Outcome variables

Respondents were given a list of statements and asked to indicate whether the statement was correct. One of the statements was ‘Traditional Chinese medicine can prevent COVID-19.’ If participants responded ‘yes’ to this statement, they were regarded as believing TCM was effective in preventing COVID-19 (‘belief in TCM’). Similarly, participants were asked if they agreed that ‘Western medicine can prevent COVID-19.’ In a separate question, participants were asked ‘What would you do if you start showing typical symptoms of COVID-19?’ On the list of potential response options were ‘consume Traditional Chinese Medicine,’ ‘consume Western medicine,’ ‘contact family doctor,’ ‘contact for COVID-19 testing,’ and ‘self-isolation.’ Further details on the survey items and response options can be found in online supplemental appendix.

Covariates included in the model were age group, gender, marital status, educational attainment, current residing province, household income satisfaction and self-rated health. Income satisfaction (five-point Likert-type scale, reduced to a three-point scale for analysis) was used to reflect their subjective assessment of wealth and socioeconomic status. For the convenience of analysis, we combined the five categories of psychological feelings into three categories, which are dissatisfied, neutral and satisfied.

Public involvement

Knowledge users and community collaborators are an integral part of the research team and they directly participated in the research design and project execution. Before collecting data, this project was well promoted in the Chinese community in Canada. The final survey tool was revised based on the input from many organisations and collaborators. Since May 2020, Chinese communities and study participants have been receiving research updates through the media, Zoom public forums and several community organisation websites (such as www.cniw.org). The Confederation of Chinese Alumni Associations is the official knowledge user and the Center for New Immigrants Wellbeing is the official community partner of the project.

Data analysis

A descriptive analysis was conducted to show the distribution of sociodemographic characteristics of the sample, stratified by outcome variables. Comparisons between categorical groups were analysed using Pearson’s χ2 test. The independent association between selected independent variables and TCM belief/practice was estimated using ORs and 95% CIs as an estimate of the relative risk from multivariate logistic regression models, adjusted for potential clustering and confounding. Based on univariate logistic analysis, any variable whose univariate test had a p<0.20 was considered as a candidate for the multivariate model. Missing data were not included into the analyses.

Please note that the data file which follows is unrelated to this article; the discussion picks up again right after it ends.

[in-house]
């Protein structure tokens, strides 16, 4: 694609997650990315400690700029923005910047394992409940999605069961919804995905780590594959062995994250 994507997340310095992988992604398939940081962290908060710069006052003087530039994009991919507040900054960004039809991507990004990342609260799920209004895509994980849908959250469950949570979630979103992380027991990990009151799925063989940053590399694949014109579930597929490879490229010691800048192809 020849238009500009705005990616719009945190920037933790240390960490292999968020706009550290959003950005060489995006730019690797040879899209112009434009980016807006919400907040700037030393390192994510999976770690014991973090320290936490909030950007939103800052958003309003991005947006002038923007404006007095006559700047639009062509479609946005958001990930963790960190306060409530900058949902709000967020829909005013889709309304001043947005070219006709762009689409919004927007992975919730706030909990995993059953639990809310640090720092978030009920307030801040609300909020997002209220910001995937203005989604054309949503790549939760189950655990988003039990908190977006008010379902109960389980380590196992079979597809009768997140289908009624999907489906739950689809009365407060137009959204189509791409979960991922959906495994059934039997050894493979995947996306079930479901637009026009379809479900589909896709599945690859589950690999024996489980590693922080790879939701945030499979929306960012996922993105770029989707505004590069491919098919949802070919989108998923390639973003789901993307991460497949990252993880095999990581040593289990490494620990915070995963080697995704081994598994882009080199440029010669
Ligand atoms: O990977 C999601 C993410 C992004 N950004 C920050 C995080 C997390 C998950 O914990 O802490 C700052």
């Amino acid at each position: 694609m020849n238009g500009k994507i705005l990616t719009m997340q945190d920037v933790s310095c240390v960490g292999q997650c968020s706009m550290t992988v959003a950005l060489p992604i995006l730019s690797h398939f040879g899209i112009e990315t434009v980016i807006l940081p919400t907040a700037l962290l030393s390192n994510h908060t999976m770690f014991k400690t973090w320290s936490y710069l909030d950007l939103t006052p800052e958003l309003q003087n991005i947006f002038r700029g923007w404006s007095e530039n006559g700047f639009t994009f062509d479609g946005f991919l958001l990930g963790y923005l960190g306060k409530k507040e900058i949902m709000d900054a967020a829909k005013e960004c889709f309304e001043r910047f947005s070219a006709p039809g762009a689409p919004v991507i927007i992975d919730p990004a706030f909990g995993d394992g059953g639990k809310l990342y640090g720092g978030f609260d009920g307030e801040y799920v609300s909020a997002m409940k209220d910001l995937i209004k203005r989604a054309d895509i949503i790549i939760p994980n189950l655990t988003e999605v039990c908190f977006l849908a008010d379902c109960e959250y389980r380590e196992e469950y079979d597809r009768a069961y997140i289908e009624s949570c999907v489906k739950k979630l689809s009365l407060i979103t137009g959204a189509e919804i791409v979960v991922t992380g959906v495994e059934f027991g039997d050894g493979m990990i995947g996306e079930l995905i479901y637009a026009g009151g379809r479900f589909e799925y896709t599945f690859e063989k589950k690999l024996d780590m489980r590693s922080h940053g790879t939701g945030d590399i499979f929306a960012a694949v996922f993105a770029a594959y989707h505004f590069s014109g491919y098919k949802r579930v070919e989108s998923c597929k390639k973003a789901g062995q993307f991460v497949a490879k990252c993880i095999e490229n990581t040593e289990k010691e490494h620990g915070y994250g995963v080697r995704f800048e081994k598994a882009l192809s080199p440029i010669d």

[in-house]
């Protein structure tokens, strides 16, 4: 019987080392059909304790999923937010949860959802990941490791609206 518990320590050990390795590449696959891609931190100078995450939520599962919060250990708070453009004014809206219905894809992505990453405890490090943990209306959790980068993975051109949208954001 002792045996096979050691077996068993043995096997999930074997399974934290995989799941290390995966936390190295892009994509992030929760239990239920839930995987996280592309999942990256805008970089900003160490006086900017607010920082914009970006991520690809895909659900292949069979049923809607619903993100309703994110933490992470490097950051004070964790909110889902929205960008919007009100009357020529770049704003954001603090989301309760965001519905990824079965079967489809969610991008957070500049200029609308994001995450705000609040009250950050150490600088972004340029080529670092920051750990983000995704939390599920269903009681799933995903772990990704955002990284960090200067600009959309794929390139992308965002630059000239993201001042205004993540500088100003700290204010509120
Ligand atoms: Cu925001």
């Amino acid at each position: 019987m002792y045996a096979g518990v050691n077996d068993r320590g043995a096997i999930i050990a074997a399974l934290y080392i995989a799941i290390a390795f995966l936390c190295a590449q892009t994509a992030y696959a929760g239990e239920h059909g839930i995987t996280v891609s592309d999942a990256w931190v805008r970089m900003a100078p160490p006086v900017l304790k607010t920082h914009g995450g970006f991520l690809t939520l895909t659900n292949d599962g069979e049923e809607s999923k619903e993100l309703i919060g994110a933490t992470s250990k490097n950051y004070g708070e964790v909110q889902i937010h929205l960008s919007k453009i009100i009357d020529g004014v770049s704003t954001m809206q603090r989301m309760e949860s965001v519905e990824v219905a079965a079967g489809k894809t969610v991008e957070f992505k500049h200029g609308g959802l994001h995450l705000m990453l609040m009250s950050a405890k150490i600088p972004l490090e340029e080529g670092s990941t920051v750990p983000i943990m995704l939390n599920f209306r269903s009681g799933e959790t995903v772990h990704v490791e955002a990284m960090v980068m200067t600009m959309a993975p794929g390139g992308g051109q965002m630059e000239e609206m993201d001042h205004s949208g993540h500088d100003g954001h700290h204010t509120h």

Forest plots were used to present ORs and the corresponding 95% CIs from the multivariate models. Two-sided tests with a significance level of 0.05 were used. The data analyses were performed with SPSS statistical software (V.21.0, IBM). The forest plot was produced using Stata software (V.16.0, StataCorp).

Results

A total of 764 individuals responded to the survey, 757 of which completed the informed consent and were eligible to participate. Of the eligible respondents, 754 (258 males and 496 females) participants completed at least 50% of the survey questions, and these participants were included in our data analysis. Table 1 details the characteristics of study participants.

Table 1

Characteristics of study participants (n=754)

When being asked to choose which prevention measures participants believed were effective against COVID-19, using TCM (48.8% (368/754)) was the most popular prevention measures among the options given (table 2). In contrast, only 20.8% (157/754) of people believed that Western medicine was effective in preventing COVID-19. In addition, more males believed in Western medicine compared with females (26.4% vs 17.9%, p=0.008). Interestingly, 81.5% (128/157) of those who believed Western medicine was effective also believed TCM was effective at preventing COVID-19. While there were very few who believed in Western medicine but not TCM (3.8% (29/754)), there was a number who believed in TCM but not Western medicine (31.8% (240/754)). Nearly half of participants did not believe either TCM nor Western medicine could prevent COVID-19 (47.3% (357/754)) and a small portion believed both were effective (16.9% (128/754)).

Table 2

Participants’ beliefs in the effectiveness of Traditional Chinese Medicine (TCM) and/or Western medicine in preventing COVID-19